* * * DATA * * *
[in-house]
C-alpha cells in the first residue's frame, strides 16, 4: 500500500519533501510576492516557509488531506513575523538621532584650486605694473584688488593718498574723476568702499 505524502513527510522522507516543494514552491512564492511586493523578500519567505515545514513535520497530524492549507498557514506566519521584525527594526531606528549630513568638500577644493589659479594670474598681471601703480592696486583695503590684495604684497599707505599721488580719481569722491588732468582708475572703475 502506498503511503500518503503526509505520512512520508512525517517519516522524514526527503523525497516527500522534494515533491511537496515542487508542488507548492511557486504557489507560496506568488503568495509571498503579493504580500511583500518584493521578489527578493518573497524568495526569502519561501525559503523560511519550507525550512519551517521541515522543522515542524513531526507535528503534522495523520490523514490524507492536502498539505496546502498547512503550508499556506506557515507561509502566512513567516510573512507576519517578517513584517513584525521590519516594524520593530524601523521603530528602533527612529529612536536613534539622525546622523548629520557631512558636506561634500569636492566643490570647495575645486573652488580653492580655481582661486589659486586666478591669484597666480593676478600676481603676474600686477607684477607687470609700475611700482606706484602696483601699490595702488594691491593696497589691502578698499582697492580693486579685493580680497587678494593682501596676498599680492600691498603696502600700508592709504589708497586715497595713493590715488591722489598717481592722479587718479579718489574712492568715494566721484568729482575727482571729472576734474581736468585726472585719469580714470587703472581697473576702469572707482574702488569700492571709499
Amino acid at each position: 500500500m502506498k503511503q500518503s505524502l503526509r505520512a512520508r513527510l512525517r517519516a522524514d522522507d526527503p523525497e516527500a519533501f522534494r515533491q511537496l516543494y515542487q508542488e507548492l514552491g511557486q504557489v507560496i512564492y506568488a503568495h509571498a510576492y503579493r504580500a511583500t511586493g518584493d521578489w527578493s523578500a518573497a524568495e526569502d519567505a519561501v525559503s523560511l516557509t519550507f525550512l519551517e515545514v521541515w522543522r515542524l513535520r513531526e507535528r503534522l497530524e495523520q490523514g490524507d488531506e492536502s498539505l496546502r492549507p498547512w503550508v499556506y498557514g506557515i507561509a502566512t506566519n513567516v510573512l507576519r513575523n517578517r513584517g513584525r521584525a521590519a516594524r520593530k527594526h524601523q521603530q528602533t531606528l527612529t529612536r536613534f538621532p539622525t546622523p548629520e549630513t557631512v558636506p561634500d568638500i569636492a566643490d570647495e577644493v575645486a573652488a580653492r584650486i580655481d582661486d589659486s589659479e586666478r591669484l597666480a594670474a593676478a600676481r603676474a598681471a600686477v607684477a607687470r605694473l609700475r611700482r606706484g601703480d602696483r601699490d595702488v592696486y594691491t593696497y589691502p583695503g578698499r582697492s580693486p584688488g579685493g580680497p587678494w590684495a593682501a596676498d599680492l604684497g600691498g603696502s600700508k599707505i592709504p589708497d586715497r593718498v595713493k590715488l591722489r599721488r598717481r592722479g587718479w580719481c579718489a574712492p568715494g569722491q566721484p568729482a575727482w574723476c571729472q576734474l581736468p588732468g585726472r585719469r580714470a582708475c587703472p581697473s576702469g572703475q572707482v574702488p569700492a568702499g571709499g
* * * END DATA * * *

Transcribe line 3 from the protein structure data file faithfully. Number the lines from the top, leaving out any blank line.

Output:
Amino acid at each position: 500500500m502506498k503511503q500518503s505524502l503526509r505520512a512520508r513527510l512525517r517519516a522524514d522522507d526527503p523525497e516527500a519533501f522534494r515533491q511537496l516543494y515542487q508542488e507548492l514552491g511557486q504557489v507560496i512564492y506568488a503568495h509571498a510576492y503579493r504580500a511583500t511586493g518584493d521578489w527578493s523578500a518573497a524568495e526569502d519567505a519561501v525559503s523560511l516557509t519550507f525550512l519551517e515545514v521541515w522543522r515542524l513535520r513531526e507535528r503534522l497530524e495523520q490523514g490524507d488531506e492536502s498539505l496546502r492549507p498547512w503550508v499556506y498557514g506557515i507561509a502566512t506566519n513567516v510573512l507576519r513575523n517578517r513584517g513584525r521584525a521590519a516594524r520593530k527594526h524601523q521603530q528602533t531606528l527612529t529612536r536613534f538621532p539622525t546622523p548629520e549630513t557631512v558636506p561634500d568638500i569636492a566643490d570647495e577644493v575645486a573652488a580653492r584650486i580655481d582661486d589659486s589659479e586666478r591669484l597666480a594670474a593676478a600676481r603676474a598681471a600686477v607684477a607687470r605694473l609700475r611700482r606706484g601703480d602696483r601699490d595702488v592696486y594691491t593696497y589691502p583695503g578698499r582697492s580693486p584688488g579685493g580680497p587678494w590684495a593682501a596676498d599680492l604684497g600691498g603696502s600700508k599707505i592709504p589708497d586715497r593718498v595713493k590715488l591722489r599721488r598717481r592722479g587718479w580719481c579718489a574712492p568715494g569722491q566721484p568729482a575727482w574723476c571729472q576734474l581736468p588732468g585726472r585719469r580714470a582708475c587703472p581697473s576702469g572703475q572707482v574702488p569700492a568702499g571709499g